But the moves under discussion in Sharon's cabinet were geared towards easing the burden of the current reoccupation, rather than ending it. Israeli commentator Aluf Benn summarized Sharon's plan as holding out for the "unconditional surrender" of the Palestinians: "In messages to U.S. Secretary of State Colin Powell and his friends in the Mideast Quartet, Sharon demanded that the Palestinians lay down their arms and their leader be removed as conditions for any diplomatic progress," writes Benn. "He made it clear that the Israel Defense Forces will remain in the territories for a long time, and asked that the international community take care of aiding their inhabitants." Thus, while Sharon is content for Powell and the Quartet to discuss reforming the Palestinian Authority and providing humanitarian aid to ordinary Palestinians — and even for foreign minister Shimon Peres to hold similarly limited discussions with PA representatives other than Arafat — he has no plans for renewed political dialogue with the Palestinians, at least as long as Arafat is their leader.

Before the latest attacks, Sharon and his ministers had discussed a scheme under which Israel would ease restrictions on Palestinians living in Gaza and Jericho (the most politically tranquil West Bank city, which has thus far avoided the reoccupation seen in other West Bank population centers), in exchange for the PA — under U.S. coaching — being allowed to resume its security functions and arresting militants.

Sharon's Labor Party coalition partners would like to take that plan a step further, making Gaza and Jericho a pilot project for Palestinian statehood (in the same way as they served as the test-bed for the establishment of the PA under the Oslo Accords). But that would require the evacuation of Israeli settlements in Gaza, a step Sharon has refused to even consider. The latest attacks, however, appear to have frozen even the most meager version of the Gaza-and-Jericho first formula.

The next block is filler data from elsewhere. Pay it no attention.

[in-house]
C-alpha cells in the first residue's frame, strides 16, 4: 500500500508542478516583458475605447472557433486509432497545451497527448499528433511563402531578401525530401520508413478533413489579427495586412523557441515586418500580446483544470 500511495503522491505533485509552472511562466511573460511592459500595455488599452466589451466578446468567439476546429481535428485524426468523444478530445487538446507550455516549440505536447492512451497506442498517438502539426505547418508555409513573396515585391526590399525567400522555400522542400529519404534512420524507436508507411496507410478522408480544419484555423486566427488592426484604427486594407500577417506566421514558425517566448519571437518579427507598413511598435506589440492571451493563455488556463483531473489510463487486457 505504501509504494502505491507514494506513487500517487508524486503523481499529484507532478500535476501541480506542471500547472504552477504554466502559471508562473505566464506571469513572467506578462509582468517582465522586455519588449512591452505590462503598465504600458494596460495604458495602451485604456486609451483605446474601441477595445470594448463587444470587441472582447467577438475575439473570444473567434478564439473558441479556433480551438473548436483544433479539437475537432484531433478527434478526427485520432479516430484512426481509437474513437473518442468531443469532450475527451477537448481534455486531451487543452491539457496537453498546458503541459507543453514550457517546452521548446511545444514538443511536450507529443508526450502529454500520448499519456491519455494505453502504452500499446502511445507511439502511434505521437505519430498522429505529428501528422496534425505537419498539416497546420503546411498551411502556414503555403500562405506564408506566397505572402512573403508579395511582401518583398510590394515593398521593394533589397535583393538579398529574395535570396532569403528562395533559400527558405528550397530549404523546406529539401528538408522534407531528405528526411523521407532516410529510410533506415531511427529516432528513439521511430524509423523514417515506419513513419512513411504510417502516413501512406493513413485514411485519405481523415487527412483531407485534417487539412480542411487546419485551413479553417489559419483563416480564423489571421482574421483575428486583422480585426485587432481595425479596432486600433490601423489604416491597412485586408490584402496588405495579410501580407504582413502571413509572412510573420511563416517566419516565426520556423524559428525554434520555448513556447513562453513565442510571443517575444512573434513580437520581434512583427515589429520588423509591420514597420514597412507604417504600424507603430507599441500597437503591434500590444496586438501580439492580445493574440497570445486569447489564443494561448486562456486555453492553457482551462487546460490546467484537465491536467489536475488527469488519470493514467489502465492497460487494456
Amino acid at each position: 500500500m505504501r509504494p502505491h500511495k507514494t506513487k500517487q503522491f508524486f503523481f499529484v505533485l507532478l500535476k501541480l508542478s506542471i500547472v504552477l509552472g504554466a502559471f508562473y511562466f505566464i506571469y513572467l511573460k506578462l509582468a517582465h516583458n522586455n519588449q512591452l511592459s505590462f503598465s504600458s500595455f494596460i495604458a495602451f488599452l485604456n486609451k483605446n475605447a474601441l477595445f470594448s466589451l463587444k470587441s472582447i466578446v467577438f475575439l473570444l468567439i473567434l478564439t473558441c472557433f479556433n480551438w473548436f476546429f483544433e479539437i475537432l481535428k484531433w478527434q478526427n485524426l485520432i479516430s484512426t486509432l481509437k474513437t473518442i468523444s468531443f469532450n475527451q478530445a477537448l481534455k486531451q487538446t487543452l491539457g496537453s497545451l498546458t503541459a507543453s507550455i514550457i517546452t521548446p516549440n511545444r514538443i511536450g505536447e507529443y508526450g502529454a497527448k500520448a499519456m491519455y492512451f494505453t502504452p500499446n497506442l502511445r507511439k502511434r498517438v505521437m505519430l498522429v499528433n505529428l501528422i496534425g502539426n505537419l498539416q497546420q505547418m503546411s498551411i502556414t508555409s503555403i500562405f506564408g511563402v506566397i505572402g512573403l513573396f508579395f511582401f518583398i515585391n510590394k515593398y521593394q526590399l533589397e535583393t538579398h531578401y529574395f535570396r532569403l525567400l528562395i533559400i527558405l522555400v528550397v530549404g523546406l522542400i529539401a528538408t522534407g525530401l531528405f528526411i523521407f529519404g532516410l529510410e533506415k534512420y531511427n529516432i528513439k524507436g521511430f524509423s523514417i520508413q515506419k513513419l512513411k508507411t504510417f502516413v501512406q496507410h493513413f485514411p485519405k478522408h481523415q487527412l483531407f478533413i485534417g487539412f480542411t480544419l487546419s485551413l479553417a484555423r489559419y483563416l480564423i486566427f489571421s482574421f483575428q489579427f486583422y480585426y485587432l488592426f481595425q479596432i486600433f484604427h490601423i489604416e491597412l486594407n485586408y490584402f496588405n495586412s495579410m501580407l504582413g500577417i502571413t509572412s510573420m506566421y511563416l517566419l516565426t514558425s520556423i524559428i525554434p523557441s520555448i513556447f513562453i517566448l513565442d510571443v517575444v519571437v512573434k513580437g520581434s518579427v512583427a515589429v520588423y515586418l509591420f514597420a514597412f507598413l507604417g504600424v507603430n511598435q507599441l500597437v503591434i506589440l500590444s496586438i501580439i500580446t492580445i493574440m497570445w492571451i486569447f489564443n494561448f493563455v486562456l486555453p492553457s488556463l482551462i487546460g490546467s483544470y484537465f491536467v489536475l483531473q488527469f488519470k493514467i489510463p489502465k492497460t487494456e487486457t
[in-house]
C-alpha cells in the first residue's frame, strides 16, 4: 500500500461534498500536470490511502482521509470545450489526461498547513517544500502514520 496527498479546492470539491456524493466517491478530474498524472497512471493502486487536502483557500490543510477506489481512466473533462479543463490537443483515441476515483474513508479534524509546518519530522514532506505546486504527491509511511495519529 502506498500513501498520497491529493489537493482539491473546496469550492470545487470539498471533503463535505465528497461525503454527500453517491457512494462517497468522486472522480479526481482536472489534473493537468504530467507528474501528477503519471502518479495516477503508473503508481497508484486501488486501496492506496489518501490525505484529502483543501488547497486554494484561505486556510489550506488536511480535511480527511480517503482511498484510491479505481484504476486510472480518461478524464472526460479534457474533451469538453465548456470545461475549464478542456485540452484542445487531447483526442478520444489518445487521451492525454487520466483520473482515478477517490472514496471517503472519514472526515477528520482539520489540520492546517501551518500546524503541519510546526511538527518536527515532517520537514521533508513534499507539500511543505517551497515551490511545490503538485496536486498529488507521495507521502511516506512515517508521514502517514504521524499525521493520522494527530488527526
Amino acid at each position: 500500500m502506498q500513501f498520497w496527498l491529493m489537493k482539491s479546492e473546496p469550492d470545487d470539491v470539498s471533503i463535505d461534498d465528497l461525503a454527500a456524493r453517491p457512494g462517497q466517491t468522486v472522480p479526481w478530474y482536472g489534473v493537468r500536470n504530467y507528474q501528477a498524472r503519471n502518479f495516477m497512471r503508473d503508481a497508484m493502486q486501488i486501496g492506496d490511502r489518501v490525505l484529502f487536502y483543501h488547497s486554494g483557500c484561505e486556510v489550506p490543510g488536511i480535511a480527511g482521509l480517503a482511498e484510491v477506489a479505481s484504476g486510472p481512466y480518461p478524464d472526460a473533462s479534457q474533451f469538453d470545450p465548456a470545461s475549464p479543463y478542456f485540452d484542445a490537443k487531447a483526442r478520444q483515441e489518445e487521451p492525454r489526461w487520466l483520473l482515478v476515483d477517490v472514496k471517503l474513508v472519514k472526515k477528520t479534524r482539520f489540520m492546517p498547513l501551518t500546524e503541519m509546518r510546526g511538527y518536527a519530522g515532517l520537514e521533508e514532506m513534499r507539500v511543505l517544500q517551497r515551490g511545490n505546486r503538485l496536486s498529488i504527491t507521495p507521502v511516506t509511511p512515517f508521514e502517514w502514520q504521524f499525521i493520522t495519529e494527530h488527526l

Maintaining their grip on West Bank cities interferes with Israel's own efforts to stabilize the current reoccupation, experience has shown that it's unlikely to deter further Palestinian terror attacks. But the Israelis believe that loosening their grip would simply encourage future attacks. No such dilemmas face the militants of Hamas and Islamic Jihad (the two organizations responsible for the latest attacks), and even the Al Aksa Martyr's Brigade linked with Arafat's own Fatah organization. They're out to demonstrate their continued ability to kill Israelis despite the IDF's presence in the West Bank cities and signal their rejection of any new diplomatic efforts.

Among many Israelis, the latest round of attacks has affirmed the belief that any relief from terror attacks achieved by reoccupying Palestinian cities is, at best, only temporary. But most of those same Israelis believe their government has no alternative to the occupations. Before Tuesday, Israel had gone 26 days without an attack on its civilian population — almost a record. Their limited options for transforming the situation, however, leave few Israelis expecting the record for days of calm — for Israelis if not for Palestinians — to be broken any time soon.